Retaining high-caliber wealth managers is proving difficult, and the forces unleashed by the pandemic have added to headaches for RIAs and other business models. We talk to an organization tracking the industry.
Keeping valued employees is hard enough in a tight labor market. Unfortunately, the COVID-19 pandemic has made things worse for financial advisors, according to a new report by DeVoe & Co, the San Francisco-based research and consulting firm.
Turnover is “rising rapidly,” DeVoe’s 2021 Talent Management Study stated, with voluntary departures “at its highest level in a decade.” Turnover for employees in the finance and insurance sectors averaged 1.4 per cent through May, compared with an annual average turnover rate of 1.1 per cent over the last ten years, according to the Bureau of Labor Statistics.
What’s more, attrition rates will continue to “go up significantly” because of COVID, DeVoe said. “Employees have more options.”
Broader adoption of remote work has weakened retention because top advisors can now be more readily poached by competing firms, regardless of geographic location, the study noted.
More career reassessments, more
A number of workers have been inspired to rethink career path priorities during the pandemic, according to the study. Some were motivated to overcome a “sense of burnout brought about by COVID-related stress or an undesirable shift in work-life balance as a result of working at home.”
Those employees who prefer to work at home are “likely eyeing alternative employers if their current organization is requiring staff return to the office full-time.”
In either case, “opportunities are on the rebound” for advisors and other RIA employees looking for a change, the talent study declared.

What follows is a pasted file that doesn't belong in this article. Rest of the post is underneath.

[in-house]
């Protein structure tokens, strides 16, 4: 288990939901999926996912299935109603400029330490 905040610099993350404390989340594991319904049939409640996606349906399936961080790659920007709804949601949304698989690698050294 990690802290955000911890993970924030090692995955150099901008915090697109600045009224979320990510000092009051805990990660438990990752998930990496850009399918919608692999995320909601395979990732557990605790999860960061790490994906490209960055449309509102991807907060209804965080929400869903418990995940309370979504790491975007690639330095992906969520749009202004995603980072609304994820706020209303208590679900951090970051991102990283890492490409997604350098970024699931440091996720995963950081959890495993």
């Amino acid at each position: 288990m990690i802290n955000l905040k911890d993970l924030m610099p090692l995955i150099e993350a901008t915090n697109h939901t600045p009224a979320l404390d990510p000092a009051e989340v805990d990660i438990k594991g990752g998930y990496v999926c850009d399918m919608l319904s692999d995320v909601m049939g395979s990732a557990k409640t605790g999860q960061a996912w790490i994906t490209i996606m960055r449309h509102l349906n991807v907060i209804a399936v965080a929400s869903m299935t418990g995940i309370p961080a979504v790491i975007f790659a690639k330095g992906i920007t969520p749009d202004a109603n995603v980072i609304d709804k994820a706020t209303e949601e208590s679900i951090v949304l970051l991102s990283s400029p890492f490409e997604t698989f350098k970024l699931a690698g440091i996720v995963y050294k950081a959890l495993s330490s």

What’s more, COVID has also loosened employees’ ties to firms, the study found.
Nearly two-fifths of advisors surveyed by DeVoe & Co thought employee engagement declined as a result of COVID and working remotely. This lack of engagement is particularly worrisome for RIAs because engaged employees are 45 per cent more productive than a merely satisfied worker, according to a recent Bain & Company study.
The pandemic also upended workplace culture, which is among the most critical influences on engagement. Nearly 40 per cent of advisors said COVID significantly or negatively impacted culture at their firm.
This is “bad news,” DeVoe said, because “Culture drives engagement, engagement drives productivity and productivity drives results.”
What can RIAs do to right the ship?
Better leadership and communication are key. Leaders need to be more responsive to employee needs and concerns. And managers need to improve communication by listening more to employees, setting clear expectations and clarifying essential information.
"As RIAs battle for talent they have to offer a better value proposition for employees that goes beyond generous compensation and benefits to become the employer of choice,” the DeVoe study stated.
“Firms will need to compete for these workers with the same level of zeal as they compete for clients,” the study declared. Key selling points should be a healthy work-life balance, career advancement opportunities and flexibility when it comes to working at home or in the office.
Firms should have an effective performance review process that complements performance-based incentive compensation. Unfortunately, DeVoe found that few RIA compensation plans “align work behavior with the company’s business objectives as well as its mission vision and values.”
Too many firms make the mistake of linking compensation to a percentage of revenue, the study found. Those type of plans are “sub-optimal,” the report said, because they incent hoarding clients, are insensitive to client attrition and are an ineffective way of driving new client growth.
Instead of tying bonuses to metrics, a well-structured plan will reward “the right long-term behaviors and results” and drive incentives to targets and goals “rooted in the company’s purpose, vision and values.”